• Lot Line Changes: The bill streamlines the process to alter lot lines under certain circumstances by allowing these plans to go directly to the registry of deeds after a sign-off from the local zoning enforcement official (rather than action by a planning board that meets infrequently and at night).

• Appeals: House 1859 streamlines the appeals language for site plan review and subdivisions; providing for a record-based decision (certiorari) rather than a decision based on new evidence by the court evaluating a local approving authority’s action; and clarifies the jurisdiction of the Land Court permit session to include residential, commercial, industrial, and mixed-use projects.

New Statutory Sections

• Consolidated Permitting: By the time some development projects have been through the serial string of separate local permits from different boards the design may have changed to such a degree that the hapless applicant must resubmit a new application to the original board. A new Chapter, 40X, allows the proponent of an eligible project (projects consisting of 25,000 or more gross floor area or of 25 or more dwelling units) to file a concurrent application, which starts a process that includes a consolidated hearing for all boards involved within 45 days of filing, after which the boards may continue their regular process of peer and board reviews per applicable statutes and local regulations. It calls for a concurrent application that contains general project information relevant to all boards and requires that all boards must share draft project decisions before finalizing them. This applicant option will bring all relevant boards together for the start of the public hearing process, and should improve inter-board communication and coordination as well as shorten overall project review time.

• Planning Ahead for Growth Act: A new chapter, 40Y, provides strong incentives for the “plan, zone, invest” framework and provides more opportunities for housing and job growth in appropriate locations, coupled with environmental and open space protections. In exchange for local adoption of prompt and predictable permitting for commercial development and higher-density residential development in certain zoning districts, preserving open space in subdivisions, and protecting water quality in development projects, municipalities will be granted access to additional regulatory tools and fiscal resources to realize their plans for sustainable development.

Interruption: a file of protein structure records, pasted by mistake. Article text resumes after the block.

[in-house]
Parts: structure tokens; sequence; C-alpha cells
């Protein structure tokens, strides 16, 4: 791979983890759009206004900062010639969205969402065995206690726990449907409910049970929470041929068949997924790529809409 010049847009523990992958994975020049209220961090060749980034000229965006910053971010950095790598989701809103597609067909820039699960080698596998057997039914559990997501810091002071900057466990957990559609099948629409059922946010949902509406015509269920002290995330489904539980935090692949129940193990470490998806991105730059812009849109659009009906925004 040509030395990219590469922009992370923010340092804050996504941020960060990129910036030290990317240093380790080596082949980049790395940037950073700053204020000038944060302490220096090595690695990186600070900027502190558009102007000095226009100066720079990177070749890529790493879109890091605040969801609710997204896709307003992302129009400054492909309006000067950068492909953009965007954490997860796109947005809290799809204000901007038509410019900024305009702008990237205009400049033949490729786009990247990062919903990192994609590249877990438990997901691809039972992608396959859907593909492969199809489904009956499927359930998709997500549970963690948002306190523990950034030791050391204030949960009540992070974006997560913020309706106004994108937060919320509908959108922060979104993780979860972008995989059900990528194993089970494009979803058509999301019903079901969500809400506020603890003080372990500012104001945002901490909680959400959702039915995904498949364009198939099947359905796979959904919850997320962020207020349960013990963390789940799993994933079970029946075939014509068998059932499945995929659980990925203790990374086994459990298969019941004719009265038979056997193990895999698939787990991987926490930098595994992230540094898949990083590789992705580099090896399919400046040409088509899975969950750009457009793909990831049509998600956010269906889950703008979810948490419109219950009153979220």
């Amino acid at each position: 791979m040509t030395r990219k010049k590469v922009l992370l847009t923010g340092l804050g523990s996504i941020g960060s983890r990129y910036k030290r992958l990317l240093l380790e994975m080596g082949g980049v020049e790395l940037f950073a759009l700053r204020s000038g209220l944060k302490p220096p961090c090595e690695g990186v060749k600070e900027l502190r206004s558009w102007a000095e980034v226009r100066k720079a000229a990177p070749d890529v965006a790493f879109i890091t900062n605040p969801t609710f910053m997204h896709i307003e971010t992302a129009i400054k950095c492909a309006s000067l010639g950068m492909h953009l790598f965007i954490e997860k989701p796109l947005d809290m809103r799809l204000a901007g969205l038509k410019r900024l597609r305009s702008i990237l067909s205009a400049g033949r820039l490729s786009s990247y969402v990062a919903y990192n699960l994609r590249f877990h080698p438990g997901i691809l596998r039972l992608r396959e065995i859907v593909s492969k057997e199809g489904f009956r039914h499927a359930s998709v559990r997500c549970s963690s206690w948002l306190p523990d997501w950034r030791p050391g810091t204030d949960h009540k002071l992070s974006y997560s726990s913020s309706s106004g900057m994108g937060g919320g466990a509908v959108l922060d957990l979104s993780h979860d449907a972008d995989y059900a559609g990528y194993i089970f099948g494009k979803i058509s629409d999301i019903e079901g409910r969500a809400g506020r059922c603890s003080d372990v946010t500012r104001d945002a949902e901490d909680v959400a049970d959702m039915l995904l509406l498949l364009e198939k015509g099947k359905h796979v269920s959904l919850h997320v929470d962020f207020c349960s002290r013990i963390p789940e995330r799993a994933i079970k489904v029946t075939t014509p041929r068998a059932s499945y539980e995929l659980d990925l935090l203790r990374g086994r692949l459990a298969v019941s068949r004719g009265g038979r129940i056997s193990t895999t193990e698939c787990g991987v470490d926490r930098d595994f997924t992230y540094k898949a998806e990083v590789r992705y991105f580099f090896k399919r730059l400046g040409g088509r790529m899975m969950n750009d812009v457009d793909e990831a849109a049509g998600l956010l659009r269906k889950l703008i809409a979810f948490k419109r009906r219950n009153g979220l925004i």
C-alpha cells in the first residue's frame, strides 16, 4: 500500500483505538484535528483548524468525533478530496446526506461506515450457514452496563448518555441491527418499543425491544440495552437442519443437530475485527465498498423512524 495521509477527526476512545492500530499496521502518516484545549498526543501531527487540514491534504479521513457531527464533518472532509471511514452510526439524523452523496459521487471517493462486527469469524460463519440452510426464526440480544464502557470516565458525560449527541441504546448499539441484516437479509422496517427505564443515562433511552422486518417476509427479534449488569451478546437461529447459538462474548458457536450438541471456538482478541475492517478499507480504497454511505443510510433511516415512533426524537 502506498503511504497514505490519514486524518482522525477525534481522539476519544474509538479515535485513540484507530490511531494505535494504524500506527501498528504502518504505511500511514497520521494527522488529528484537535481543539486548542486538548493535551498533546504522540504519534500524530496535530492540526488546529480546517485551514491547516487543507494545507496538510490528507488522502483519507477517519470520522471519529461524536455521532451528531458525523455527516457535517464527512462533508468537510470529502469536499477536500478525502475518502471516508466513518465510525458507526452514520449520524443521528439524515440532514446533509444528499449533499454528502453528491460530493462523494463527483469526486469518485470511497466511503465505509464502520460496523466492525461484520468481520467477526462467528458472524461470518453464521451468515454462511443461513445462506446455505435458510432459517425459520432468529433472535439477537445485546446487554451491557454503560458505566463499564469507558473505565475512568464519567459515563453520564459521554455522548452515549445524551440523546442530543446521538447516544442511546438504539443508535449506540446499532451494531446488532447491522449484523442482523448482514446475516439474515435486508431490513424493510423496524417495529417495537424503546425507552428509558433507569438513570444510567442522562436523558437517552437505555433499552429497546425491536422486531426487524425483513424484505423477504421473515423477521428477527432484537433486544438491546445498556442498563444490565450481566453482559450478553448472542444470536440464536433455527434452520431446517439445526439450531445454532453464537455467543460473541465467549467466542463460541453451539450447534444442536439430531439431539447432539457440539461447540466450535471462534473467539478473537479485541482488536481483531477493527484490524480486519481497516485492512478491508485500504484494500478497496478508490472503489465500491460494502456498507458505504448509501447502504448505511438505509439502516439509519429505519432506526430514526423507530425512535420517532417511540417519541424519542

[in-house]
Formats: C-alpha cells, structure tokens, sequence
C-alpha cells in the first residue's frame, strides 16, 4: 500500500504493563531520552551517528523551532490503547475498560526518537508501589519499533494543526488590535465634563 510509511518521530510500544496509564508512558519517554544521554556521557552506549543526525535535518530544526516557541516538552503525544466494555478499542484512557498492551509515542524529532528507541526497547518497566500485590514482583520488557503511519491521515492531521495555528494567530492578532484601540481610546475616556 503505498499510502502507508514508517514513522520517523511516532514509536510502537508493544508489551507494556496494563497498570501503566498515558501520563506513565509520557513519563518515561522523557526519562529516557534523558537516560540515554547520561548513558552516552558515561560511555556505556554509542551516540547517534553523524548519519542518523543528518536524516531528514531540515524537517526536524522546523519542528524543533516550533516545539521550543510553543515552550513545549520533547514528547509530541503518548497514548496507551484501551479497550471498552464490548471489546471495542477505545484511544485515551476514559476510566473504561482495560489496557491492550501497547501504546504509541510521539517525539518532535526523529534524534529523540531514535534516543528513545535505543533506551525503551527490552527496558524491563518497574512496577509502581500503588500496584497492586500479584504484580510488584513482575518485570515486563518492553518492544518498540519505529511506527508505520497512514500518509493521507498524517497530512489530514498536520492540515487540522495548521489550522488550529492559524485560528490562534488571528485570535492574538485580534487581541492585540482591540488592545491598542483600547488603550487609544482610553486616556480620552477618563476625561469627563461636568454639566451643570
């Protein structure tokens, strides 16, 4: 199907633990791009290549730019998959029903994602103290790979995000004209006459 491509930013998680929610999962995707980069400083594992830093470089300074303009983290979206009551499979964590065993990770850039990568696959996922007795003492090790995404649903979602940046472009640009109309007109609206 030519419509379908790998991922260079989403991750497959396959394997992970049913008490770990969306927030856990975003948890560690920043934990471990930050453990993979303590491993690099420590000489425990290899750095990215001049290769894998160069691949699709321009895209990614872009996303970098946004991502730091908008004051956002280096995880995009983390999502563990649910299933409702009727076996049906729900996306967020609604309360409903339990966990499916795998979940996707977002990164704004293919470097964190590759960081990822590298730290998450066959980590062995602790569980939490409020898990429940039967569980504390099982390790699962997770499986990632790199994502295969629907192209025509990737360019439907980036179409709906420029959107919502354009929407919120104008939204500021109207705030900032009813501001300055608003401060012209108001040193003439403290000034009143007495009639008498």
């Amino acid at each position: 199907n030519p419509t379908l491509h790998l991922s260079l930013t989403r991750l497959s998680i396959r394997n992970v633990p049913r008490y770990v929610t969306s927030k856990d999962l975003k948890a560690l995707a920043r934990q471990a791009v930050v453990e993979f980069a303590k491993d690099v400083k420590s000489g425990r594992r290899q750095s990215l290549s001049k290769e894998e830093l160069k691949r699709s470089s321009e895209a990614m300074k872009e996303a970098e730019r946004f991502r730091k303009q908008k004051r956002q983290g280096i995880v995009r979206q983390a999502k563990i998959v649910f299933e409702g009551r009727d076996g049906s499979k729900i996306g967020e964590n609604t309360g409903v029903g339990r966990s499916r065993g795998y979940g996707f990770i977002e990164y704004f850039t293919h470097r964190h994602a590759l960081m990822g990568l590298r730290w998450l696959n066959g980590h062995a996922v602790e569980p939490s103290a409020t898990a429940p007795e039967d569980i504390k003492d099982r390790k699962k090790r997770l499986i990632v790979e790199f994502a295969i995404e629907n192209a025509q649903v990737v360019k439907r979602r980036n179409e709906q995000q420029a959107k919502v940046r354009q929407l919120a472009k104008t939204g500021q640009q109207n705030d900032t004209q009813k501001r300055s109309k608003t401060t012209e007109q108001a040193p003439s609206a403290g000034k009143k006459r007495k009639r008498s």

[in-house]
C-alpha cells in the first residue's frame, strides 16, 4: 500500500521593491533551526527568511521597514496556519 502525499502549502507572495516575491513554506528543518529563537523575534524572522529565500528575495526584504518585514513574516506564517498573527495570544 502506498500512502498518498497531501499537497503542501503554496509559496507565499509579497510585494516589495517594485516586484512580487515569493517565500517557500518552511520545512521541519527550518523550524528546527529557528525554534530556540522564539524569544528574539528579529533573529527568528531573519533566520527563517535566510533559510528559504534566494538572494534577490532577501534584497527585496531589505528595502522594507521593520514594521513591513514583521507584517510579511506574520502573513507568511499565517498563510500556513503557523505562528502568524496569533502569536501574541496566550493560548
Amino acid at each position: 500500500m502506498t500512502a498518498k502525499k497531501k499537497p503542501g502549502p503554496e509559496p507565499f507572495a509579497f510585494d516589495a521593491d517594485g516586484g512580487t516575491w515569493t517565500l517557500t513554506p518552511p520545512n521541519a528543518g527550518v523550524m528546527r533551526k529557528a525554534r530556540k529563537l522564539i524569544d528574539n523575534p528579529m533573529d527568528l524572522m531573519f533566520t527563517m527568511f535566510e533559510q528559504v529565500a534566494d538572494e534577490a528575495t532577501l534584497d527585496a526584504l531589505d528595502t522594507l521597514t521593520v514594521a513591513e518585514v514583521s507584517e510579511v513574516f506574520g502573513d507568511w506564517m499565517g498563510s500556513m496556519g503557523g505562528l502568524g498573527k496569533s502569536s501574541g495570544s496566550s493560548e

Possible Further Amendments

There is a pent-up need to correct and modernize any number of longstanding deficiencies in statutes that date from the early 1950s to the mid 1970s. Even with so many permitting reforms already in House 1859, there is certainly room for additional statutory improvements, especially while the bill is in committee. The proponents of House 1859 have received extensive input on this bill, including some very sound suggestions for amendments including the one described in the following paragraph.

The state-of-the-art in smart growth planning encourages the mixing of a variety of residential, commercial, and civic uses to create walkable neighborhoods where people can live, work, shop, and engage in civic activities without excessive dependence on the automobile. Yet, Massachusetts’ law requires a difficult special permit for any multi-family housing in non-residential areas. A step in the right direction would be to completely eliminate the third paragraph of Section 9 of the Zoning Act, which now requires that any multi-family housing proposed for non-residential districts only be allowed through the special permit process. When that provision was written separation of uses was still an entrenched belief in land planning and the notion of housing integrated with other uses was suspect. Now “mixed use” is correctly recognized as a desirable feature of compact, walkable neighborhoods and town centers, and a tenet of smarter growth.